Previous studies have shown that snakes can use groundborne vibrations for localizing prey, and some have proposed that such vibrations provide important cues for cottonmouth snakes while foraging on fish that fall from island bird rookeries. The latter hypothesis was tested by using fish and fish models to study the behavioral response of insular Agkistrodon piscivorus conanti to groundborne vibrations and olfactory cues. Diving and wading birds that nest on Seahorse Key, a small island adjacent to the northern Florida peninsula in the Gulf of Mexico, regularly drop fish in the vicinity of resident A. piscivorus during the colonial nesting period. Here we report that presentation of an equivalent groundborne vibration, without associated chemosensory or visual stimuli, failed to induce overt foraging behavior in these snakes. However, presentation of a fish-based olfactory stimulus, without associated groundborne vibration or motion, triggered a foraging response in A. piscivorus. Snakes from two study sites reacted differently to the olfactory stimulus; those from the site with less ground cover, more rats, and fewer snakes exhibited a weaker foraging response.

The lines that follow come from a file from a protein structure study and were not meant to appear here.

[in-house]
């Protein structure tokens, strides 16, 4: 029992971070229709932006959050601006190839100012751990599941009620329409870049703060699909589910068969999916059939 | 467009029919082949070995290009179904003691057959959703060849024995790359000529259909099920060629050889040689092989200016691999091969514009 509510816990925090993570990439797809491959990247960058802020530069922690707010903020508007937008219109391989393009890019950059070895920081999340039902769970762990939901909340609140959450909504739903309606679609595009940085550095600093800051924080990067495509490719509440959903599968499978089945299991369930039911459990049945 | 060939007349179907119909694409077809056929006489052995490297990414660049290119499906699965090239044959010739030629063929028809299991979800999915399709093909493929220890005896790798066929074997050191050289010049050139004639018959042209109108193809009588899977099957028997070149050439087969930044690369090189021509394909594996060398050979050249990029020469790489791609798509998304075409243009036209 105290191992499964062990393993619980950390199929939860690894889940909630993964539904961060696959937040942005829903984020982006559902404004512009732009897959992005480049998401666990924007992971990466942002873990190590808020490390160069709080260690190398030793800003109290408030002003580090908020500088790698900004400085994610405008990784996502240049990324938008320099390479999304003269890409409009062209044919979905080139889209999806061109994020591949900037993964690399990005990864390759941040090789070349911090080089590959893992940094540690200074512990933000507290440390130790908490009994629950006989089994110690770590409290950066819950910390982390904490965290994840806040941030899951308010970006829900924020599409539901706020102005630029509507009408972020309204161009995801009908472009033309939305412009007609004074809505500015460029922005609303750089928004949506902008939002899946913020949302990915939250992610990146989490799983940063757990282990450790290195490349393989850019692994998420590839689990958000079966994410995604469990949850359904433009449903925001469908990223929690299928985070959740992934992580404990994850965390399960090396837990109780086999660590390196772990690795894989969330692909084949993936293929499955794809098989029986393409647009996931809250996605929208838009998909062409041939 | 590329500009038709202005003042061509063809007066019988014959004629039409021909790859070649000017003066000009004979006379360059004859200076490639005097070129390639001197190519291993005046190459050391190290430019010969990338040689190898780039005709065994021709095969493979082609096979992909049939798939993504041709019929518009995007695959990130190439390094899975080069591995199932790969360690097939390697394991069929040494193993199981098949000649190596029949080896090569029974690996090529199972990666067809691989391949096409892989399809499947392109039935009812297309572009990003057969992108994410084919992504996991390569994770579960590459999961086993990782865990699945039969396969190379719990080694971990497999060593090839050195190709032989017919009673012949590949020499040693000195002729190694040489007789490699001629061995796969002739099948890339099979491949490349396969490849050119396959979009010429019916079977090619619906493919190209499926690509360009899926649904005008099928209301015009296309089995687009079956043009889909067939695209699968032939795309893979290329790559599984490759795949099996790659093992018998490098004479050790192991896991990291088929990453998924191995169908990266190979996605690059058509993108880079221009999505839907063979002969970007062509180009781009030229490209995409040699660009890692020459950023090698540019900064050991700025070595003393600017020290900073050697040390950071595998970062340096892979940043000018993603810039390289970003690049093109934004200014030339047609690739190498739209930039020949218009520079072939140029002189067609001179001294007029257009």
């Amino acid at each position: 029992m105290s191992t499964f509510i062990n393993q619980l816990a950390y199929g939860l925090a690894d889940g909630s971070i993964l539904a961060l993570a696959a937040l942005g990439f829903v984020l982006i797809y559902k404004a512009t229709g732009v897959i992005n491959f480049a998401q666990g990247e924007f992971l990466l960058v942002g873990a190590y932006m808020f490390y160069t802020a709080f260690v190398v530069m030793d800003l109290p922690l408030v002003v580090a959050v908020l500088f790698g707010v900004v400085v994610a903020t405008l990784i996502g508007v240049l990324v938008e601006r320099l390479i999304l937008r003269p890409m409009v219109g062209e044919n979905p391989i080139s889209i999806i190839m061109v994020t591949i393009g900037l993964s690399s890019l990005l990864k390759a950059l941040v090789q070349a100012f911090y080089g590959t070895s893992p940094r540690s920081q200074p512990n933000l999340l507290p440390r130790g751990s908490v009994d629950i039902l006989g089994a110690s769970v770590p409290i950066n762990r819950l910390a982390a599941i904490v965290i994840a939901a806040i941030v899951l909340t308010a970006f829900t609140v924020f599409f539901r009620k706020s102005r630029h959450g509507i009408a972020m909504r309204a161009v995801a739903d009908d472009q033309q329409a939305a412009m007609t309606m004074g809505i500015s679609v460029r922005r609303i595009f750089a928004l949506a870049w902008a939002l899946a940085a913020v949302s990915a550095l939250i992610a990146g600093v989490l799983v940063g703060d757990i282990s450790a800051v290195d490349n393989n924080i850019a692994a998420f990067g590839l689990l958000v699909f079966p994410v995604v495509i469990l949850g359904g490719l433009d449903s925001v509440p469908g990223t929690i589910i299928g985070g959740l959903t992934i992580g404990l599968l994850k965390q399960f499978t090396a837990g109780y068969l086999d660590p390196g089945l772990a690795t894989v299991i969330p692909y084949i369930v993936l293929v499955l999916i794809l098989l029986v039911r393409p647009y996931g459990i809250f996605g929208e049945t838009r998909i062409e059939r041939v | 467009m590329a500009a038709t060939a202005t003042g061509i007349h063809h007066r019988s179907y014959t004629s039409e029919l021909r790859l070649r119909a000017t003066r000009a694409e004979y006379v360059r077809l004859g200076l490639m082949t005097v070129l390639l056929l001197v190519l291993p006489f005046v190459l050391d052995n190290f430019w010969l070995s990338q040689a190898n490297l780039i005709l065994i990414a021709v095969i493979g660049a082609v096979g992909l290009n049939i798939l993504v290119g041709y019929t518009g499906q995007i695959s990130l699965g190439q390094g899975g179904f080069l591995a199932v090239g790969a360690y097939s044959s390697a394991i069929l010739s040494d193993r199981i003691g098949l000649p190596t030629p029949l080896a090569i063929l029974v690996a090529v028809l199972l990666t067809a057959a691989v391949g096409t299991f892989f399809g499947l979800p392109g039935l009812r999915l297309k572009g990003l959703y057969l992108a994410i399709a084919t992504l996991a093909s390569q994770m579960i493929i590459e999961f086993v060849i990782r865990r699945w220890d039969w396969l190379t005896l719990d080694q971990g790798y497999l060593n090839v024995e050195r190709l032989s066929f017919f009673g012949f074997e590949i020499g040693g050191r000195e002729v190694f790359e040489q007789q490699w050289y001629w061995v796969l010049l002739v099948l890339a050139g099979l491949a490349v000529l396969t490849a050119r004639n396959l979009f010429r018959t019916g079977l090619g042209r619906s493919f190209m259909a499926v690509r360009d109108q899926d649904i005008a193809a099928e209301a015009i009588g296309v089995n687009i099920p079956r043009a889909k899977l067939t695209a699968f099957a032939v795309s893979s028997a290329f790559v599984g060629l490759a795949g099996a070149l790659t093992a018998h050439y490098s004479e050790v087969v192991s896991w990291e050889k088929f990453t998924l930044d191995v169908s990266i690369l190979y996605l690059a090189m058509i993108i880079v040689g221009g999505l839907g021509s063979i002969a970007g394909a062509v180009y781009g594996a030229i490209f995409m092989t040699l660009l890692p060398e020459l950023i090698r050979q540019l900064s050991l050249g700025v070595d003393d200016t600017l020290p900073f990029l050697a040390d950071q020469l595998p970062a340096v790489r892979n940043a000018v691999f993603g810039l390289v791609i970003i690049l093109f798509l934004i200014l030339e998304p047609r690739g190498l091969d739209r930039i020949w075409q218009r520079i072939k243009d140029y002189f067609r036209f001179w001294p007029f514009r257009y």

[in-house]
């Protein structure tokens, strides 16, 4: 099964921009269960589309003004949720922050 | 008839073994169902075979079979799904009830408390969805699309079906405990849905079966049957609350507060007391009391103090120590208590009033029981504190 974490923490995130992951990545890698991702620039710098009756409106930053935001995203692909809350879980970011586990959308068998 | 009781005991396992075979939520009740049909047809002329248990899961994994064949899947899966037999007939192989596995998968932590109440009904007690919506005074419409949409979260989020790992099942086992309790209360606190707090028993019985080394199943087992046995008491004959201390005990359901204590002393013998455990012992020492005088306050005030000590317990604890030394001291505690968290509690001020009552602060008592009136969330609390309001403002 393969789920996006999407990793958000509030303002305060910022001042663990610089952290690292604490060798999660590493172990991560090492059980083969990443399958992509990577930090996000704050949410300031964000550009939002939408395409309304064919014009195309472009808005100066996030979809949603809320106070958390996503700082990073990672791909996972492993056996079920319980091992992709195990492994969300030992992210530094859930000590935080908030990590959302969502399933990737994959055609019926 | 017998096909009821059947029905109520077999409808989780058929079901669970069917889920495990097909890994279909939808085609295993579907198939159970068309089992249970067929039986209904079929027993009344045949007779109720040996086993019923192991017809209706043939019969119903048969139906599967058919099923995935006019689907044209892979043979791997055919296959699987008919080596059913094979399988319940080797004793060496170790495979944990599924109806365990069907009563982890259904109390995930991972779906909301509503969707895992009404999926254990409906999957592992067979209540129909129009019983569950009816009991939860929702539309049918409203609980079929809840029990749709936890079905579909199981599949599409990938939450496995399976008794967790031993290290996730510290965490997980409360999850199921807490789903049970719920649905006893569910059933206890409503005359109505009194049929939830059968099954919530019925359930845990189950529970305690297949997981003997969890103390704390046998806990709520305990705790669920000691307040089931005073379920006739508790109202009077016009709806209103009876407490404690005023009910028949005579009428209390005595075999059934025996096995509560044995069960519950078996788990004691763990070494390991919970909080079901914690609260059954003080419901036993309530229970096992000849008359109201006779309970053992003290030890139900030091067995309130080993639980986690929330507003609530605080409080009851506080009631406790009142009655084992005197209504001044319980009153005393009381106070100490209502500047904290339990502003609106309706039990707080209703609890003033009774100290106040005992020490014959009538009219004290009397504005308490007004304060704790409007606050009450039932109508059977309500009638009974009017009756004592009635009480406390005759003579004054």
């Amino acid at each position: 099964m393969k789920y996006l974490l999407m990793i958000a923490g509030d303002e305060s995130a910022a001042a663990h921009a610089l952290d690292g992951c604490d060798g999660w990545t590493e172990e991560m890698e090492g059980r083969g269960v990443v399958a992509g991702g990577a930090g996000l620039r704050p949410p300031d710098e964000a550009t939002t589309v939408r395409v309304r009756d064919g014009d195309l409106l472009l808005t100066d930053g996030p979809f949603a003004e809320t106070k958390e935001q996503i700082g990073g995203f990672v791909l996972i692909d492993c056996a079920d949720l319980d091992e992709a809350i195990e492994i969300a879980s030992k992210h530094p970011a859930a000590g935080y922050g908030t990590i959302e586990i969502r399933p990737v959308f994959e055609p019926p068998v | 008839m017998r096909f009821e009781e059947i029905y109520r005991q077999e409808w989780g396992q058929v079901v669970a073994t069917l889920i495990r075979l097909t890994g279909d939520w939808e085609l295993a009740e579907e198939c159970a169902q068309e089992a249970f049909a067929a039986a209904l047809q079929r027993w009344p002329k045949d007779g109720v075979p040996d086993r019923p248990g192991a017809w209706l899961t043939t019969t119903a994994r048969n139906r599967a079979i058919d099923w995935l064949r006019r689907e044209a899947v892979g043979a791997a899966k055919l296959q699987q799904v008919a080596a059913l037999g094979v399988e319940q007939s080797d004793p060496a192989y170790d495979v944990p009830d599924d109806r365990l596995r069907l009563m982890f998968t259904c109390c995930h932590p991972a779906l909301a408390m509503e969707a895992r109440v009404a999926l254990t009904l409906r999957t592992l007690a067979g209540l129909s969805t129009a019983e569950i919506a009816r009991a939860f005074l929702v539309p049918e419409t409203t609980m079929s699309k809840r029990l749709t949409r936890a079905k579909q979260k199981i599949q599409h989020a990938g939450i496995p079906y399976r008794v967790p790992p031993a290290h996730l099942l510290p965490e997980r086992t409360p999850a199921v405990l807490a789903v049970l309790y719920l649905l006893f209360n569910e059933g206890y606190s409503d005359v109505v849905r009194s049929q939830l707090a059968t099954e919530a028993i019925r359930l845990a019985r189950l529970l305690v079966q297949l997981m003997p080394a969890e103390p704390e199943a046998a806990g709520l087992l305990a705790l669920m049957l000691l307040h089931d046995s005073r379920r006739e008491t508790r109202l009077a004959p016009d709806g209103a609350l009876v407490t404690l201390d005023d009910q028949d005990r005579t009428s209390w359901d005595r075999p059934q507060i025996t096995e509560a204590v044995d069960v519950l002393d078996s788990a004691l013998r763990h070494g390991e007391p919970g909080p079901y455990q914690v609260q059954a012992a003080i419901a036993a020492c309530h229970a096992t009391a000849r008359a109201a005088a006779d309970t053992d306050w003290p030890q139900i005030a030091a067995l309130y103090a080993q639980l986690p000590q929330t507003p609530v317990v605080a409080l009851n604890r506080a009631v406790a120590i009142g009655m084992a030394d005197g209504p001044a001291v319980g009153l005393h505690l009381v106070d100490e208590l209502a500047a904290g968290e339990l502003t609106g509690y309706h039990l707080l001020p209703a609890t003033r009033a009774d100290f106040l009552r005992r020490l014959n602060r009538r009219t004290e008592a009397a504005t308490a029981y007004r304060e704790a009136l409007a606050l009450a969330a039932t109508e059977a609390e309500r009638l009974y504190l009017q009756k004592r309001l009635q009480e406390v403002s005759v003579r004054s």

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Vol. 3 • No. 2